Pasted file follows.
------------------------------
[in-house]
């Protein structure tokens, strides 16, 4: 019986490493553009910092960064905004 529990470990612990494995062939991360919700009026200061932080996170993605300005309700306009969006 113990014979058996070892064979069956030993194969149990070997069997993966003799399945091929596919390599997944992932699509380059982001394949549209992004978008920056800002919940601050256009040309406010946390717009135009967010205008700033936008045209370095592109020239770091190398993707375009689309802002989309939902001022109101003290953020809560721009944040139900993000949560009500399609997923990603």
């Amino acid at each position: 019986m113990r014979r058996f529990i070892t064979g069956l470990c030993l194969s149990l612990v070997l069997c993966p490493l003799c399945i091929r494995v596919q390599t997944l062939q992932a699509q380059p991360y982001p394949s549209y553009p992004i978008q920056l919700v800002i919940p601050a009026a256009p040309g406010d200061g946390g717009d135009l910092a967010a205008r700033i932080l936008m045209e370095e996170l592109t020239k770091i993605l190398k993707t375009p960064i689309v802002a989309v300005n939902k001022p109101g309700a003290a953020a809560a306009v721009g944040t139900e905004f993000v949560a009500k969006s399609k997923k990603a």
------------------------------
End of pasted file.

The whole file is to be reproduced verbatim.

[in-house]
């Protein structure tokens, strides 16, 4: 019986490493553009910092960064905004 529990470990612990494995062939991360919700009026200061932080996170993605300005309700306009969006 113990014979058996070892064979069956030993194969149990070997069997993966003799399945091929596919390599997944992932699509380059982001394949549209992004978008920056800002919940601050256009040309406010946390717009135009967010205008700033936008045209370095592109020239770091190398993707375009689309802002989309939902001022109101003290953020809560721009944040139900993000949560009500399609997923990603």
């Amino acid at each position: 019986m113990r014979r058996f529990i070892t064979g069956l470990c030993l194969s149990l612990v070997l069997c993966p490493l003799c399945i091929r494995v596919q390599t997944l062939q992932a699509q380059p991360y982001p394949s549209y553009p992004i978008q920056l919700v800002i919940p601050a009026a256009p040309g406010d200061g946390g717009d135009l910092a967010a205008r700033i932080l936008m045209e370095e996170l592109t020239k770091i993605l190398k993707t375009p960064i689309v802002a989309v300005n939902k001022p109101g309700a003290a953020a809560a306009v721009g944040t139900e905004f993000v949560a009500k969006s399609k997923k990603a």